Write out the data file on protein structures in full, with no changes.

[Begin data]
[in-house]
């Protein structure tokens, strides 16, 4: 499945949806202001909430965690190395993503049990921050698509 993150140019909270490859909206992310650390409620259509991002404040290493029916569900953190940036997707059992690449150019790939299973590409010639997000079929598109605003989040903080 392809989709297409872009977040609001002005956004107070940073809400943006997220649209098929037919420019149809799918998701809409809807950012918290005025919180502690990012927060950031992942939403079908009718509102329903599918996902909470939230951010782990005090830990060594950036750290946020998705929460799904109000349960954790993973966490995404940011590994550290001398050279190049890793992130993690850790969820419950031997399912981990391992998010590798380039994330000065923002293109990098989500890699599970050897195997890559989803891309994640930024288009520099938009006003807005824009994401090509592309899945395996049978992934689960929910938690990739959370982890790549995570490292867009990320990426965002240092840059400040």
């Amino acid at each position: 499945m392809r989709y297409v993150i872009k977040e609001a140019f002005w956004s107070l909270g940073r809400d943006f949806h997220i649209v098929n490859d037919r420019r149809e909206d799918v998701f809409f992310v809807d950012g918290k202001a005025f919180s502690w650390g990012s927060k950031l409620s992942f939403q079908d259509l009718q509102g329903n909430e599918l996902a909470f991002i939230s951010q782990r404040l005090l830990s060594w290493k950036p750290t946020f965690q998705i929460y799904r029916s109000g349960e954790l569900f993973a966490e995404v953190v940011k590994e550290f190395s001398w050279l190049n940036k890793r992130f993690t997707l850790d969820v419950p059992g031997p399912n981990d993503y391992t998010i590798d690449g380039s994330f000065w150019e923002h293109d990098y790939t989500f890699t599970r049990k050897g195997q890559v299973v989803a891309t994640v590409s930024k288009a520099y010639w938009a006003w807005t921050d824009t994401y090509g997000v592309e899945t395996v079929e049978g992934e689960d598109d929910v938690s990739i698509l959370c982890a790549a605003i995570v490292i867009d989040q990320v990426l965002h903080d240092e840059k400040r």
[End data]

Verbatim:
[in-house]
């Protein structure tokens, strides 16, 4: 499945949806202001909430965690190395993503049990921050698509 993150140019909270490859909206992310650390409620259509991002404040290493029916569900953190940036997707059992690449150019790939299973590409010639997000079929598109605003989040903080 392809989709297409872009977040609001002005956004107070940073809400943006997220649209098929037919420019149809799918998701809409809807950012918290005025919180502690990012927060950031992942939403079908009718509102329903599918996902909470939230951010782990005090830990060594950036750290946020998705929460799904109000349960954790993973966490995404940011590994550290001398050279190049890793992130993690850790969820419950031997399912981990391992998010590798380039994330000065923002293109990098989500890699599970050897195997890559989803891309994640930024288009520099938009006003807005824009994401090509592309899945395996049978992934689960929910938690990739959370982890790549995570490292867009990320990426965002240092840059400040």
């Amino acid at each position: 499945m392809r989709y297409v993150i872009k977040e609001a140019f002005w956004s107070l909270g940073r809400d943006f949806h997220i649209v098929n490859d037919r420019r149809e909206d799918v998701f809409f992310v809807d950012g918290k202001a005025f919180s502690w650390g990012s927060k950031l409620s992942f939403q079908d259509l009718q509102g329903n909430e599918l996902a909470f991002i939230s951010q782990r404040l005090l830990s060594w290493k950036p750290t946020f965690q998705i929460y799904r029916s109000g349960e954790l569900f993973a966490e995404v953190v940011k590994e550290f190395s001398w050279l190049n940036k890793r992130f993690t997707l850790d969820v419950p059992g031997p399912n981990d993503y391992t998010i590798d690449g380039s994330f000065w150019e923002h293109d990098y790939t989500f890699t599970r049990k050897g195997q890559v299973v989803a891309t994640v590409s930024k288009a520099y010639w938009a006003w807005t921050d824009t994401y090509g997000v592309e899945t395996v079929e049978g992934e689960d598109d929910v938690s990739i698509l959370c982890a790549a605003i995570v490292i867009d989040q990320v990426l965002h903080d240092e840059k400040r």